And the last argument that warns us about the consequences of promoting democracy by referring to Bush's failures in Iraq is unfounded for two reasons. First, President Bush originally had no intention of promoting democracy in Iraq. It rather changed its rhetoric after the invasion and failure to find weapons of mass destruction, based on which he had built the case for war. And secondly, opposition to democracy promotion based on the Iraq War assumes that the only way for America to promote democracy and human rights is through war. There are, however, many ways to promote democracy, such as speaking up about human rights violations, attaching human rights measures to foreign aid as we do labor standards to our trade agreements and supporting civil resistance education programs. Democracy promotion through militarism does not work because democracy by definition cannot be imposed; in the vast majority of cases throughout history, the only times that democracy has survived have been when the people in a country have gone through the phases that may take time but were necessary in order to reach the required level of intellectual and social understanding of all aspects of democracy, and then they proceeded to establish democracy for themselves.

However, the United States can be an effective force in accelerating that development process through education and a foreign policy philosophy that prioritizes long-term security through respect for democracy, human rights and the rule of law, rather that hypocritical pursuit of short-term interests.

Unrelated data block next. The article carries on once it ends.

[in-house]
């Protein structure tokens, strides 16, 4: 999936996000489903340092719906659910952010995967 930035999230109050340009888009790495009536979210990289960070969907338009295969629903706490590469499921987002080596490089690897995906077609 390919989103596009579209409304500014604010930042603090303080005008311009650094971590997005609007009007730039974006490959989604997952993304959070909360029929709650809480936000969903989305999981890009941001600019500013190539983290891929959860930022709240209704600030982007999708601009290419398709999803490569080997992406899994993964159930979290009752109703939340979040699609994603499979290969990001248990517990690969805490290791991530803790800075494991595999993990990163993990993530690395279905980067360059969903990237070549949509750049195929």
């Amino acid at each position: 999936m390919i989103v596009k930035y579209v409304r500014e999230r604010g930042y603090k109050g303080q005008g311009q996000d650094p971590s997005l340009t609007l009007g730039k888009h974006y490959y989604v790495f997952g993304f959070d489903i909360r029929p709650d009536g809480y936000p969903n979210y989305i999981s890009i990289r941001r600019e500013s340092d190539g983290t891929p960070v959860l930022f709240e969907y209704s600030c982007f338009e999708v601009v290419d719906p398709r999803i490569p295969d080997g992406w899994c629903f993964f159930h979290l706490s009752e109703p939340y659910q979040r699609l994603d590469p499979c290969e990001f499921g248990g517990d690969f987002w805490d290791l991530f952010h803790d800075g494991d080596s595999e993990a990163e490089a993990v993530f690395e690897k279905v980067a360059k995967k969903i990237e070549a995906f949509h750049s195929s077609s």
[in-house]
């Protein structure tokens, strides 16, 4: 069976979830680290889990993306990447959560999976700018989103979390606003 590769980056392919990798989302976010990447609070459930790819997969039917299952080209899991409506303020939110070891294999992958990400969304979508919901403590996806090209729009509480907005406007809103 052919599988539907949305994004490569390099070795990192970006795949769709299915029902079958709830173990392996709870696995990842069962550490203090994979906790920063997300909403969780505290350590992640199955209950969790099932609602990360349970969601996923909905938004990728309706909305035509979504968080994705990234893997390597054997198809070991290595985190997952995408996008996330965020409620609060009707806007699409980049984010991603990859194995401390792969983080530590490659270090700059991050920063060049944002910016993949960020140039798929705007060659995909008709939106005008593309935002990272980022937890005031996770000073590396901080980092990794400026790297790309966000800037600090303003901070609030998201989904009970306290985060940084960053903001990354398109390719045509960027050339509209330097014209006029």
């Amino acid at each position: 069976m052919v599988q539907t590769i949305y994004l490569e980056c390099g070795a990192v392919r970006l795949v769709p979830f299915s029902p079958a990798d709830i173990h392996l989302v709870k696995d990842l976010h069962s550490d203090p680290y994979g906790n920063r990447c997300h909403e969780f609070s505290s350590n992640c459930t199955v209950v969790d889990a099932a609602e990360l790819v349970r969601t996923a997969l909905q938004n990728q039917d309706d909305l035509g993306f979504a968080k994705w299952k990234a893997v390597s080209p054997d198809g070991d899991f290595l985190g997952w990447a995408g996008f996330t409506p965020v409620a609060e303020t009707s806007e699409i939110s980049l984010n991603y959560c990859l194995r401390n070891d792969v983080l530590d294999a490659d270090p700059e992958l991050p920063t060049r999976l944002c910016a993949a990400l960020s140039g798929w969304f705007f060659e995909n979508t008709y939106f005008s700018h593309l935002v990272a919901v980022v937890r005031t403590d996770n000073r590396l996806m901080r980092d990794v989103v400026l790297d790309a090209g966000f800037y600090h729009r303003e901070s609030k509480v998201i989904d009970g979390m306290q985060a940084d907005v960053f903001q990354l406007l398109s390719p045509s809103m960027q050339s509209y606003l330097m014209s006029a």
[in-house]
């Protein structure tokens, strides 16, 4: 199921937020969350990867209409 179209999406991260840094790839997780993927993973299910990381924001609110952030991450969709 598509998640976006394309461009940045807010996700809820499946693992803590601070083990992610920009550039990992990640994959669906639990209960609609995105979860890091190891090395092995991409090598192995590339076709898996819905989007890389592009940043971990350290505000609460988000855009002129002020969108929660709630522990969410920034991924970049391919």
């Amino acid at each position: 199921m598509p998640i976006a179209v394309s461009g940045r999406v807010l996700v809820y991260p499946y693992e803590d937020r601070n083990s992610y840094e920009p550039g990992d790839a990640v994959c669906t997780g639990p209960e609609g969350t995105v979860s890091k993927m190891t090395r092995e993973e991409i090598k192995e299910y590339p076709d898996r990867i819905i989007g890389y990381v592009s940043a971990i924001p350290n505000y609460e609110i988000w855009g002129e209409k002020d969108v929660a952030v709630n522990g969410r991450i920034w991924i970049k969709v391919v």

When it comes to human rights, many liberals sound inconsistent. They show outrage about Darfur and Burma, but remain silent about Iran and Gaza; they get fired up about civil rights in America, but don't speak up about the fact that even today, women in Iran are forced to sit in the back of the bus and have their testimonies in a court of law count as half that of a male, even if that male is a child; and they fight vigorously for gay marriage in America, but keep silent when Ahmadinejad denies even the gays' existence in Iran. But there is one unfortunate reason for this inconsistency: over the past eight years, many liberals have allowed their resentment for the Bush administration to define who they are. They are so outraged by Bush that they make the point of opposing any decision that Bush made regardless of the merits and without giving those decisions an objective review. They get fired up about gay marriage just because Bush opposed it; they speak up about Burma because Bush did not; they keep silent about Iran because Bush acknowledged human rights violations in Iran.

Make no mistake about it; over his two terms as president, Bush took this country in the wrong direction in just about every sense, from his invasion of Iraq to his pursuit of extreme social and economic policies at home. And he was dead wrong in thinking that he could promote democracy through militarism. But liberals must not allow opposition to Bush's legacy to become an end in and of itself, keep silent or adopt their own double standard about human rights violations, getting outraged by some while dismissing others in the name of respecting "cultural differences." President Obama has the responsibility to use America's leverage to promote democracy peacefully and consistently throughout the world, but liberals also need to do their part to educate themselves and speak about oppression everywhere, not just when and where it's politically expedient.